I discovered I was pregnant when I was only about 4 weeks gone, after my period was about 4 days late, and after I’d spent a hungover car journey home from Leeds feeling a little bit worse than I normally would. It was just before I headed to Lisbon for a long-overdue, long weekend with my girlfriends (tchau vinho). As they are my closest friends I told them straight away but kept everyone else, aside from our parents and my boss in the dark until after that first scan.
The first trimester was a busy one. Before the Lisbon trip we’d been to a wedding in Scotland although I hadn’t known at that point, so there was haggis, copious wine and some very unsuccessful ceilidh dancing. After that we’d gone to Jerez in Spain (salami and sherry central) , and I had to negotiate two hen parties and a wedding sans booze before I could finally tell people. I told my work colleagues I was doing Dry October, which got me through the worst of it.
In those first few weeks, I felt quite nauseous but thankfully was never actually sick. I had a sudden aversion to most healthy foods and craved carbs, principally salt and vinegar crisps, which I’d buy for the train journey home every day. One day I went to make myself a salad to take to work for lunch, and the thought of beetroot made me feel so ill, I just didn’t bother making a salad at all – it didn’t even cross my mind that I could have just made one without beetroot in, by that point my stomach had turned and I wanted only plain carbs. I’ve only just managed to eat beetroot again a couple of weeks ago. Luckily D was on hand to made dinner most nights, while I crawled into bed and felt sorry for myself.
The first scan was nerve-wracking as hell, so convinced was I that something had gone wrong so it was a huge relief to see the blurry little thing flip around all over the screen. II was nervous for the second scan at 20 weeks too, so relieved once more to hear the words like ‘normal’ and ‘heartbeat’.
At about week 13, just like the books say is common for many women, the nausea stopped and really, my second trimester was a breeze. Textbook. I’ve had some mood swings, but many symptoms I’ve read about have been mild. It hasn’t been until recently that I’ve started to feel overwhelmingly tired, and so very ready to finish work. I’ve also had swollen feet and hands – I am getting carpal tunnel syndrome from simple activities, like typing and stirring. My novice knitting project is going very slowly indeed.I am incredibly grateful of the easy ride I’ve had so far -I know people who’d been sick throughout their pregnancy, or suffered sciatica. For me, so far so good (touching wood so hard right now).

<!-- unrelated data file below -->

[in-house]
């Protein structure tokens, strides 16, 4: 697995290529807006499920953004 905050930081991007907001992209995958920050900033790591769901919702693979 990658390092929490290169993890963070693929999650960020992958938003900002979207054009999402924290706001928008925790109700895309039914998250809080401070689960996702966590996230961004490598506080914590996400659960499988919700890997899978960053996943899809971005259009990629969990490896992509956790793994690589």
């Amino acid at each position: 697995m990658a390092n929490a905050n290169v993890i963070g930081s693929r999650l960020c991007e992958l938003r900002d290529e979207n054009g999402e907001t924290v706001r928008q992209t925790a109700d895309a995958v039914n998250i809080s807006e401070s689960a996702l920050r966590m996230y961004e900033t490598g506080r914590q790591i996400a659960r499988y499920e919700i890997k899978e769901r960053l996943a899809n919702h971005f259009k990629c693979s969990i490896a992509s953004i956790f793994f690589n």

I have a couple of small glasses of wine at the weekends – Emily Oster’s Expecting Better helped me reconcile myself with that one. Frankly, I only bought the book so that I could read that section. I have one coffee a day then switch to decaf. Oster, an economist uses facts and statistics to break down the myths about pregnancy and the do’s and don’ts – of which there are many, and uses this to empower women to make their own minds up. I’ve read the section on caffeine where Oster confirms that actually, caffeine isn’t harmful. I haven’t managed to reconcile the same logic to the caffeine as I have to the alcohol, clearly I am not as dedicated to the coffee-drinking cause as I am to the wine.
I am also still avoiding the foods that you are advised to, like rare meat, certain cheeses, sushi (although I do wonder how Japanese and French women tackle this- chances are they don’t), even though Oster debunks some of these food myths too. I figure I’ve gone this long without sushi, and if there is any risk at all, I’d rather not take it, although I’ve become far more blasé about runny eggs. The sections of this book I’ve read are great, and I will read the rest over the coming weeks – anything that helps me negotiate the minefield of conflicting pregnancy advice, and keeps me feeling in control, the better.
We didn’t find out the gender of the baby. I thought I wanted to know but ended up doing a complete U-turn on this, while D always said he didn’t mind whether we found out or not. I quite like the idea that nobody gets to bomboad us with loads of pink or blue before the baby is even born. Knowing would make it easier for us to decide on a name, but we have names we like for both, and so aside from this, it doesn’t really matter, although it does mean that the baby gets called “it” all the time, and that people keep guessing what we’re having based on old wives’ tales. No I won’t be putting a ring on a piece of string and dangling it in front of my bump any time soon, but thanks for the suggestion.
In terms of gear, we haven’t got much yet. Our baby merchandise in fact fits neatly into one little corner. We really need to up our game, and get a buggy on order, as well as nursery furniture. The car seat was a generous donation from a friend with a child who’s outgrown it. Until we’ve had a reshuffle at home, and have managed to relocate some boxes into finished rooms, it’ll be difficult to store things away. I am well aware though that 5 babygros and two knitted cardigans aren’t going to get us very far, so I’ll soon be blogging about the bits and bobs I need to buy.
In terms of the birth plan and beyond, I am trying to keep it real. I’d like to try a water birth, but am aware and comfortable with the fact I might have to get out of the pool if it’s not going to plan. I’d like to say I won’t need pain relief, but if I need it, I need it and so I’d like it close at hand. I’d like to breastfeed but if I find I can’t, I won’t be beating myself up about it. Labour, childbirth and motherhood sound hard as hell, and so if I can give myself a break over any aspect of it, I will.
Here’s a couple of bump pictures: